Needless to say with all of this pump, feed, pump, feed, pump, I was a wreck.  Keep in mind that since I was planning to exclusively breast feed I hadn't sterilized any bottles, nor read anything about how to prepare formula how to store breast milk, nothing.  I felt totally unprepared to be thrown into this situation and literally had NO free time to read the instructions with anything.  By Sunday night for her 1am feeding she wouldn't eat anything - she wouldn't take the breast, wouldn't feed with the SNS, wouldn't take breast milk out of a bottle and wouldn't take formula out of the bottle.  I was in tears and so was she and the poor hubby didn't know what to do to console either of us!  I tried to feed again every 2 hours and she wouldn't eat at all throughout the night.  My nerves were shot and I was convinced that my child was starving so I called the doctor first thing in the morning to see if we could get in for a weight check.  At 10am nervous, neurotic first time mommy and baby Nicolette were at the Doctor's office waiting for our weight check.  Now during my time as a cheerleader for the Panthers I had countless weigh ins but I have to say that this was the first time that I was ever hoping to see the numbers on a scale go UP!  They put her on the scale and I said a silent prayer and HALLELUJAH we see 7lbs, 11.5oz!!!!!  That little stinker had somehow packed on nearly 5 ounces since her Friday appointment.  The last time I felt this much relief was when I got the call from REACH letting me know that we were pregnant!

Dr. Chris reassured me that Nicolette is just fine he said that even though her weight was low last Friday that she was still gaining so we didn't need to worry about "Failure to Thrive" (which is associated with babies who continue to lose weight or stall and don't gain ANY weight).  Failure to Thrive babies often face brain developmental issues, may grow to be short in stature and are prone towards mental retardation so you can understand why a new mommy would want to avoid having those terms ever associated with her little one!  Dr. Chris also prescribed a medication for me to help increase milk supply - it is called Domperidone or Motillium.  I started that today and we'll watch over the next 4-6 weeks to see if that helps.

I've spoken with the Lactation Consultant several times over the past 3 days and she recommended that we go to a 3 hour feeding schedule instead since Nicolette was obviously starting to put on some weight.  We've also made additional tweaks based on what I'm finding from my sessions with Nicolette.  I'll include our current protocol below in case anyone is struggling with the same issues and might want some ideas of how we're making it work...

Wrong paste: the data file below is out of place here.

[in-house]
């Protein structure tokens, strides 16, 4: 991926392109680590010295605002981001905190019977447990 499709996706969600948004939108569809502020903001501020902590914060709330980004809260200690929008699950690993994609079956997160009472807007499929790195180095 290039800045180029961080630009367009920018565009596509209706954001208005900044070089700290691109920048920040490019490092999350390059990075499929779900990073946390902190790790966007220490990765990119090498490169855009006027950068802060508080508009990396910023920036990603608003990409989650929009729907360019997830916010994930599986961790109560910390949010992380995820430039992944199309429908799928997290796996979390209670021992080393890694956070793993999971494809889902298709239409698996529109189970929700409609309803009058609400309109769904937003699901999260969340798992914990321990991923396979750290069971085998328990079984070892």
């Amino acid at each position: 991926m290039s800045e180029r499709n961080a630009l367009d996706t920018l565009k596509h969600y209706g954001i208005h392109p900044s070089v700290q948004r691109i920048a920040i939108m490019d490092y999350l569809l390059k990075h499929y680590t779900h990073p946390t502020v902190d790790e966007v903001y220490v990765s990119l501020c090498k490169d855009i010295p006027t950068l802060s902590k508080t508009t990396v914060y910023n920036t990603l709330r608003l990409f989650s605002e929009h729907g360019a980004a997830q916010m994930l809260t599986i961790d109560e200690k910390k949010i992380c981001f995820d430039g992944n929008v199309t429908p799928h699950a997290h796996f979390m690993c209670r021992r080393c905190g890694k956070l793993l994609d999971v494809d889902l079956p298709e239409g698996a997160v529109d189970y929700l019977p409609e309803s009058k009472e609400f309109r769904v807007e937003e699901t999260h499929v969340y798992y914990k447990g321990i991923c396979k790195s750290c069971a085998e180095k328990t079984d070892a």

Kelly & Nicolette's Current Protocol

  • Wake Sleeping Beauty - change diaper (praying for poops as that means that she's getting plenty to eat and gaining weight).  This takes 15-20 minutes to get her awake enough to nurse.
  • Feed 1-2 oz expressed breast milk via SNS* (this takes anywhere from 15-20 minutes depending upon how hungry the princess is).  We know it's time to stop when the princess is "milk drunk" - arms limp, eyes closed and totally zonked out!  If she's not then she gets switched to the other side to try to nurse for 15-20 minutes.  Keeping in mind that it can take 5-10 minutes to get her "on" and ready to go
  • Put the princess down to nap and get ready to pump.
  • Double Pump with hospital grade Medlea Symphony Pump 15-20 minutes...at this point since my supply is low I usually get about 30ml (1oz) but it varies...had one disappointing session with only 5ml and then an awesome one with 65ml.  The LC said it's not about quantity at this point.  The goal with pumping is merely to stimulate the milk production..."if you build it they will come" you might say.  
  • Find some time to snuggle with Sleeping Beauty - skin to skin contact between mother and baby is vital to breastfeeding success.  
  • I also take supplements
    • Fenugreek = 3 610mg supplements 3 times per day
    • Blessed Thistle = 3 390mg supplements 3 times per day
  • And the aforementioned prescription
    • Domperidone/Motillium = 1 20mg capsule 3 times per day
  • Weekly weight checks with the doctor until 6 or 8 weeks to make sure that we're making progress.

We repeat every 3 hours.  In between I have to wash all of the bottles, pump parts, etc as well as try to take care of myself so it's still a challenge but this 3 hour schedule is much easier than the 2 hour schedule we were on this weekend.  Poor Nicolette was miserable and so was I!